in Technique

Rethinking my method of learning how to (cross) hatch.

This morning I remembered reading a site about improving your handwriting. The site advised to go back to basics and start over with practicing to draw a hundred A’s, a hundred B’s etc. just like the way you did it in school when you first where taught how to write.
I never tried it because nowadays I hardly use any handwriting.
But it would be a good way of practicing hatching. Drawing a lot of horizontal lines instead of filling a grid with hatched lines and using more time turning the paper then actually hatching.

Thinking about method also gave me a clear picture on the level of skill I should aim for.
Until now I thought it would be sufficient if I learned to draw the lines the right length but it isn’t. I should get enough skill to (cross) hatch with the same ease as with which I’m type this article. (Cross)hatching lines should become as easy as touch typing.

I’ve been told that people with autism have problems learning new skills because we take more time to automate a skill. Personally I’ve always found that to be a big advantage. I never have the problem that I have to unlearn some skill because I learned it the wrong way the first time round.
But if you have the bad luck of not being autistic then this is a time to pay close attention to what you are doing.

Ink hatching 2
Ink hatching 2

There isn’t a right and a wrong way to (cross) hatching as long as you get the job done, but there is an easy and a not so easy way. The problem being that what is easy for me doesn’t necessary have to be the easiest way for you. you’ll have to experiment a little.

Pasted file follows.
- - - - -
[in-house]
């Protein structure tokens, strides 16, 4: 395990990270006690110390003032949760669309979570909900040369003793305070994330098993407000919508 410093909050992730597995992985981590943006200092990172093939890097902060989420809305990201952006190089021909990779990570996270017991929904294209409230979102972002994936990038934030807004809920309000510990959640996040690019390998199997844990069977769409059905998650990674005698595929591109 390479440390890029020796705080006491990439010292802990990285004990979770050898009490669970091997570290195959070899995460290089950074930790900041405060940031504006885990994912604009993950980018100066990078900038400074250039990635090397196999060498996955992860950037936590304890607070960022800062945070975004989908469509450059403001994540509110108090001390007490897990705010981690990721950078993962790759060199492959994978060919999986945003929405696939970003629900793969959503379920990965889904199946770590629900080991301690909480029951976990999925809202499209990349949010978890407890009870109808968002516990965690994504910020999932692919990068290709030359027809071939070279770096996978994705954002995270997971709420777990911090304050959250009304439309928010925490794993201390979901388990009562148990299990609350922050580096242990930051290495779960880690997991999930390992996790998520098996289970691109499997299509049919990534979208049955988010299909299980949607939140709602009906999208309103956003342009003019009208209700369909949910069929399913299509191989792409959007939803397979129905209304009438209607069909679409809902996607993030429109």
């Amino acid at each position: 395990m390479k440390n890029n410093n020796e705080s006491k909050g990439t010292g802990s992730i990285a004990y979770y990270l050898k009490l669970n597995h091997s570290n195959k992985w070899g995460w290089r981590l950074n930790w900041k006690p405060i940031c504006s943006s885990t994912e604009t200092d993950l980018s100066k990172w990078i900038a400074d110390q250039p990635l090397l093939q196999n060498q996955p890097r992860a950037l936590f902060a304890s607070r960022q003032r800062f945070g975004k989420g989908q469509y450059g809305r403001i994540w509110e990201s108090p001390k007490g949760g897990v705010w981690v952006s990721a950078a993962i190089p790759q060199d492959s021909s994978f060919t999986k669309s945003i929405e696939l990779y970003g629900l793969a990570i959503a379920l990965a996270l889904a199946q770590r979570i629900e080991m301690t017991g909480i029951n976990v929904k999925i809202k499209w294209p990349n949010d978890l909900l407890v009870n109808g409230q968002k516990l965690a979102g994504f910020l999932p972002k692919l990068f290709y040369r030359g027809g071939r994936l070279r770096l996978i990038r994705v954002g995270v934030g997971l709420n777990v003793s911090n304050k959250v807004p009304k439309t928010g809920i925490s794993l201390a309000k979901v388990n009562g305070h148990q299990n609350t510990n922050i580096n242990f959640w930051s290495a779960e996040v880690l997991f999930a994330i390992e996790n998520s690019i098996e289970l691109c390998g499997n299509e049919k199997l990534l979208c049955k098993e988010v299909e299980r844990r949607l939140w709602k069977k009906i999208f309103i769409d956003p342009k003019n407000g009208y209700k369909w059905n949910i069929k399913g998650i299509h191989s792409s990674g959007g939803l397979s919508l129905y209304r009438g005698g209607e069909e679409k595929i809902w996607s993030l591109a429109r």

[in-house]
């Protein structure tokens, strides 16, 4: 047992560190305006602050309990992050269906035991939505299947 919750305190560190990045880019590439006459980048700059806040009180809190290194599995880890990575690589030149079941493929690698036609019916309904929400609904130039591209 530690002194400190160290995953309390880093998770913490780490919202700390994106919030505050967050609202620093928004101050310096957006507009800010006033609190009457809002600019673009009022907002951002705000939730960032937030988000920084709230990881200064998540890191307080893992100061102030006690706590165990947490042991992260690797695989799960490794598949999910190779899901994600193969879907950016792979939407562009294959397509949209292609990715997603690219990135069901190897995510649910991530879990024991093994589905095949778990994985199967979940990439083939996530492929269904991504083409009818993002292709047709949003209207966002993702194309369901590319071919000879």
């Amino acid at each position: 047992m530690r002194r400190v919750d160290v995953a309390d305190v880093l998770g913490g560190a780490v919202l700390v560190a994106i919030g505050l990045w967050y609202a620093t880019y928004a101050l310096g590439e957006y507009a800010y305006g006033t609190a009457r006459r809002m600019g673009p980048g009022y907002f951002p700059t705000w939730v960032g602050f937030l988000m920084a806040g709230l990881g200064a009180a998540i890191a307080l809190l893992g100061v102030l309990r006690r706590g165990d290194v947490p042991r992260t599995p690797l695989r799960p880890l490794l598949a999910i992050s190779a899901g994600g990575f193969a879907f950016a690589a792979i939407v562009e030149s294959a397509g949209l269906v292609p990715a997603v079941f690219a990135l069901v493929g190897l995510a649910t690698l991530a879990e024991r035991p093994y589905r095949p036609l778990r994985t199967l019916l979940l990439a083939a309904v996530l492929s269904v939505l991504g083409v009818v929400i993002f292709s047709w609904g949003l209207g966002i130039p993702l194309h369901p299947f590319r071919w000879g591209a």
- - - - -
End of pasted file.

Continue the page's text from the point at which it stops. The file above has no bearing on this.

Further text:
I found that there are a few things you can vary to make hatching easier:

  • The length of the line. (I’ve found that practicing hatching becomes much easier if you start with shorter lines.)
  • Do you work towards your (drawing) hand or away from it. (I’ve found that for me it’s easier to work away from my hand even though that means that my pencil partially covers my work.)
  • In what direction do you draw. Upward or downward. (I started drawing downward but after gaining some experience I use both.)
  • The angle of the paper. (I’m scanning this practice drawing in the angle I drew it. I’m right handed.)
  • Drawing speed. (I found that drawing faster made it easier do draw straight lines. Which might mean that if you want to draw curved lines it could be easier to draw slower.)
  • How much pressure do you put on the pencil. (The type of pencil you use has some influence on this, but I found that less pressure is easier.)

(Oh, the fun of writing an English blog if English isn’t you mother tongue:
Doubting whether cross hashing is one word or two word I looked it up in my dictionary and couldn’t find it. So I went on searching the word on Google, like I always do when my dictionary can’t help me.
Only this time I found that the word isn’t (cross) hashing but (cross) hatching. Sadly my spell checker didn’t save my from this embarrassment because “hash” is also an English word. Only thing is that it has nothing to do with drawing.
I’ve used the word hashing both in a few articles and in a few titles. I can’t change titles without breaking links that I have set up from other sites to these articles. I could change the spelling within the articles but I’ve discovered that if I do that people who follow this site via my rss feed get these articles again.
🙁 )

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Study: From boxes to beds

by Henk ter Heide on Saturday January 19, 2008

in Technique

Figuring out what was wrong with my earlier boxes and finding out how to use the technique to create nice drawings.

I didn’t even have to read. Just flipping the page and looking at a few pictures was enough to realize why the boxes I’ve been drawing the last few weeks where so distorted.
They were meant as an exercise to understand the geometrics of the box. By drawing the vanishing point on the paper you get a feel for the way the lines go.
But to get a real box you have to put the vanishing point far beyond the edge of you paper. Even far beyond the edge of your room. To get it right you have to imagine the vanishing point at a distance of some kilometers.